Aspen CO was expansion, as opposed to infill. There are lots of "in permitting" locations that are expansion.

However, infill is useful too, especially in very crowded places such as California and the East Coast.

Infill predominates when expansion is close to complete since the effort is then focused on areas with high Tesla penetration.
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SageBrush
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Re: Tesla Supercharger Network

Mon Jul 30, 2018 8:17 am

I used the Farmington, NM Supercharger this week. I arrived with ~ 27% battery SoC and left with 60%. 98 EPA miles of range added in 15 minutes. Cost $3.3 + $0.23 tax, so about 3.6 cents a mile.

Details:
Model 3 LR
Started at 114 kW, ended at 90 kW
10 of the 15 minute stay spent on bio-breaks
2013 LEAF 'S' Model with QC & rear-view camera
Bought off-lease Jan 2017 from N. California
Car is now enjoying an easy life in Colorado
03/2018: 58 Ahr, 28k miles
11/2018: 56.16 Ahr, 30k miles
-----
2018 Tesla Model 3 LR, Delivered 6/2018

GRA
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Re: Tesla Supercharger Network

Mon Jul 30, 2018 11:20 am

SageBrush wrote:
dgpcolorado wrote:
GRA wrote:Per a poster on TMC the Leavenworth, WA SC near the junction of U.S. 2 and 97 is now working, although it remains unofficial - in fact, Tesla doesn't even show an SC by that name or on any town nearby on their SC list. This is the first U.S. SC which expands coverage (rather than being infill) since Estes Park, IIRR. About the only new U.S. SC of the 22 known to be under construction that could even be argued is an expansion is York, PA at the junction of I-83 and U.S. 30, and that's stretching a point.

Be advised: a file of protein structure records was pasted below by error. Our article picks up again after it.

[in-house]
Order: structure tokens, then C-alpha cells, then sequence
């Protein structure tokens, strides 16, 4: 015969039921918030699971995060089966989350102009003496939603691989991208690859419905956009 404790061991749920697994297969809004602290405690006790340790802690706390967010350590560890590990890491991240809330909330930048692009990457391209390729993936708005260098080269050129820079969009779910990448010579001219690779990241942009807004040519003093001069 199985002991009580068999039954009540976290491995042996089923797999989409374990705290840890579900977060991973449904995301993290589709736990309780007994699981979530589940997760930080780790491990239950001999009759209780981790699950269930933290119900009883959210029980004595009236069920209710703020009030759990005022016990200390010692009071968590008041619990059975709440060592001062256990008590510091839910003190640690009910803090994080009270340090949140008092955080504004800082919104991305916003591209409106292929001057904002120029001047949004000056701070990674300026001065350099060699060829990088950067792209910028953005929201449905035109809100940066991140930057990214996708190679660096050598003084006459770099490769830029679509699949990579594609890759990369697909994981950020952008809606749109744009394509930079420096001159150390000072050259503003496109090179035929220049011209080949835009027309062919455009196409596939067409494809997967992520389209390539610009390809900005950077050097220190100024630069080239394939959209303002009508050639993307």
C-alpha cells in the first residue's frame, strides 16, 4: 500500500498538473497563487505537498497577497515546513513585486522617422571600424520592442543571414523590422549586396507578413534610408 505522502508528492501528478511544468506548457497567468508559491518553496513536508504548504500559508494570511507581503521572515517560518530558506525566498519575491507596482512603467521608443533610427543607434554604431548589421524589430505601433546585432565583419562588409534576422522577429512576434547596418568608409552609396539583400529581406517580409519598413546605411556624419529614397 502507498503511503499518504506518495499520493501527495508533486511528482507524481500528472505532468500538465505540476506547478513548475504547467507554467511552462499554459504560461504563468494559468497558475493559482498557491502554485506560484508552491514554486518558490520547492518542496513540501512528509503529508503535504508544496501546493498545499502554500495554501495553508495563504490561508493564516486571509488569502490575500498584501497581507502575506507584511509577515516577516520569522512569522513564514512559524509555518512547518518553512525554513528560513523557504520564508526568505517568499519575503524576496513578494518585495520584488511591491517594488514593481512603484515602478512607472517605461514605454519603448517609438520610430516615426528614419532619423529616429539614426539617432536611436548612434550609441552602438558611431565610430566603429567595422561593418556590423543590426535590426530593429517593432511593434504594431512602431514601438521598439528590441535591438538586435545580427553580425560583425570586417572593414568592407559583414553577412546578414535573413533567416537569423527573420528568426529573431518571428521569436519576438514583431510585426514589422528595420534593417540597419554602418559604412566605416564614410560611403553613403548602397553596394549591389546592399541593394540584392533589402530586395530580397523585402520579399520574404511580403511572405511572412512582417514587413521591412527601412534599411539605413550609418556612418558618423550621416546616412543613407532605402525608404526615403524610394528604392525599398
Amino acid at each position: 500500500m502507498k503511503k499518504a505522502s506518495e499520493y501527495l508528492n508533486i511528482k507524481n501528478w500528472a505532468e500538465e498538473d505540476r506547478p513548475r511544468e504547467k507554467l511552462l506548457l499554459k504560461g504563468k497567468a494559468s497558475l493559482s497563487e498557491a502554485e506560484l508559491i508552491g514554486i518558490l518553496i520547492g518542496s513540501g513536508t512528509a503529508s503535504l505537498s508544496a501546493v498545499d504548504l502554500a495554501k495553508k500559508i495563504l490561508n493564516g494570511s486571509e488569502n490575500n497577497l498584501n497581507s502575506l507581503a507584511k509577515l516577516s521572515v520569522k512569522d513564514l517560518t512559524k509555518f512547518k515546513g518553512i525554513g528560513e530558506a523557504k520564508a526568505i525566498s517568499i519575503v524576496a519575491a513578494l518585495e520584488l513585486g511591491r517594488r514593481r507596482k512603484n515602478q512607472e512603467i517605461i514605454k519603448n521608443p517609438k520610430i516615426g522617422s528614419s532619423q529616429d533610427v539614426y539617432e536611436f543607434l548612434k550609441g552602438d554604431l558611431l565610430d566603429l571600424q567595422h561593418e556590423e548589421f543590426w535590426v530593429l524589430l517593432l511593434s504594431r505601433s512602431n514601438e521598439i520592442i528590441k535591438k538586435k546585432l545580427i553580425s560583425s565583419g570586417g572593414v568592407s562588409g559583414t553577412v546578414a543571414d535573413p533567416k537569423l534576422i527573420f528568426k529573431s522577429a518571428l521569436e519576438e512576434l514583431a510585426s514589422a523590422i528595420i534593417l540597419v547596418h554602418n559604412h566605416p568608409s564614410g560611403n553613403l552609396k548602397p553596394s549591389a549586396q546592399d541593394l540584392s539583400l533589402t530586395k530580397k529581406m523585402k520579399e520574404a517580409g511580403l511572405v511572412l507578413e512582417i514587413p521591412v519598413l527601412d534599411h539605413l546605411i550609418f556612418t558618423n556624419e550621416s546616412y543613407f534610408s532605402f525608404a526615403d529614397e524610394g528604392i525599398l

Aspen CO was expansion, as opposed to infill. There are lots of "in permitting" locations that are expansion.

However, infill is useful too, especially in very crowded places such as California and the East Coast.

Infill predominates when expansion is close to complete since the effort is then focused on areas with high Tesla penetration.

Unfortunately expansion is nowhere close to complete, as even the primary Interstate system still lacks SCs on several routes or legs (I-10/15/20/25/29/35/40/55/75/94/95, and then there are all the U.S. and state highways that need to be covered. The need for the latter two is primarily out west, where the distances between interstates are much greater, and numerous outdoor recreation sites are only accessible well off the interstates. East of the Mississippi the interstate density is usually high enough that it's only necessary to have SCs on them at junctions with U.S. or state highways to serve the areas in between them. For example, compare the area bounded by Interstates 68/81/64/79, mainly in Virginia/West Virginia, with the Four Corners area bounded by Interstates 70/25/40/15, which encompasses parts of California/Nevada/Utah/Colorado/New Mexico/Arizona.

Re slowing of expansion, see https://www.reddit.com/r/teslamotors/comments/901kt2/tesla_abandons_plans_for_superchargers_along_i94/

A source from Tesla has confirmed that Alexandria, MN site has been the hold up on the I94 route. They will look for new site nearby, but won’t try to continue work on the I-94 route until next spring. This likely means I-29 and the trans-Canada route (which Elon said on Twitter would all be complete in 2018) will also be delayed as a result. This makes the 4th year in a row Tesla has planned Superchargers in North Dakota and failed to deliver (Supercharger section on Tesla’s website once claimed ND super chargers were coming in 2015).
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GRA
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Re: Tesla Supercharger Network

Tue Jul 31, 2018 1:18 pm

GRA wrote:Per a poster on TMC the Leavenworth, WA SC near the junction of U.S. 2 and 97 is now working, although it remains unofficial - in fact, Tesla doesn't even show an SC by that name or on any town nearby on their SC list. <snip>